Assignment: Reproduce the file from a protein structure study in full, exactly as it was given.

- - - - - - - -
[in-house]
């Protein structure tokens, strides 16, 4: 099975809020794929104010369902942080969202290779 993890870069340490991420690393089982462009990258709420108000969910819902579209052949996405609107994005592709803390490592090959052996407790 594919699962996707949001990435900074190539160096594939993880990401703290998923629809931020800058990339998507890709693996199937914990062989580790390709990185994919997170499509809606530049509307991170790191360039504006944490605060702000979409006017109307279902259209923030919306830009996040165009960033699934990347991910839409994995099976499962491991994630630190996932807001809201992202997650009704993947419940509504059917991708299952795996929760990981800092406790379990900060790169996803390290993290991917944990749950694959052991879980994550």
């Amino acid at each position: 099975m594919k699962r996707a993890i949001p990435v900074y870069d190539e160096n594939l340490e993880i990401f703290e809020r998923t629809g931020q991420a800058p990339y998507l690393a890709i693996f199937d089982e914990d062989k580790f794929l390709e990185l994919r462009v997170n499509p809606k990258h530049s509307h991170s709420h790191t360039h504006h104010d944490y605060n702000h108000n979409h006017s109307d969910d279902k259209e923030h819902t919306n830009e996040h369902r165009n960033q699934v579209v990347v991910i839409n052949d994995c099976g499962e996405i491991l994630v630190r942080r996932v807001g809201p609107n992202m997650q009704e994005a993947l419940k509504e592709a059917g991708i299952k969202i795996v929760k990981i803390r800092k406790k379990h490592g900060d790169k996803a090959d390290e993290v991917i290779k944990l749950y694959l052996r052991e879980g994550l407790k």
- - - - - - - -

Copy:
[in-house]
């Protein structure tokens, strides 16, 4: 099975809020794929104010369902942080969202290779 993890870069340490991420690393089982462009990258709420108000969910819902579209052949996405609107994005592709803390490592090959052996407790 594919699962996707949001990435900074190539160096594939993880990401703290998923629809931020800058990339998507890709693996199937914990062989580790390709990185994919997170499509809606530049509307991170790191360039504006944490605060702000979409006017109307279902259209923030919306830009996040165009960033699934990347991910839409994995099976499962491991994630630190996932807001809201992202997650009704993947419940509504059917991708299952795996929760990981800092406790379990900060790169996803390290993290991917944990749950694959052991879980994550």
């Amino acid at each position: 099975m594919k699962r996707a993890i949001p990435v900074y870069d190539e160096n594939l340490e993880i990401f703290e809020r998923t629809g931020q991420a800058p990339y998507l690393a890709i693996f199937d089982e914990d062989k580790f794929l390709e990185l994919r462009v997170n499509p809606k990258h530049s509307h991170s709420h790191t360039h504006h104010d944490y605060n702000h108000n979409h006017s109307d969910d279902k259209e923030h819902t919306n830009e996040h369902r165009n960033q699934v579209v990347v991910i839409n052949d994995c099976g499962e996405i491991l994630v630190r942080r996932v807001g809201p609107n992202m997650q009704e994005a993947l419940k509504e592709a059917g991708i299952k969202i795996v929760k990981i803390r800092k406790k379990h490592g900060d790169k996803a090959d390290e993290v991917i290779k944990l749950y694959l052996r052991e879980g994550l407790k």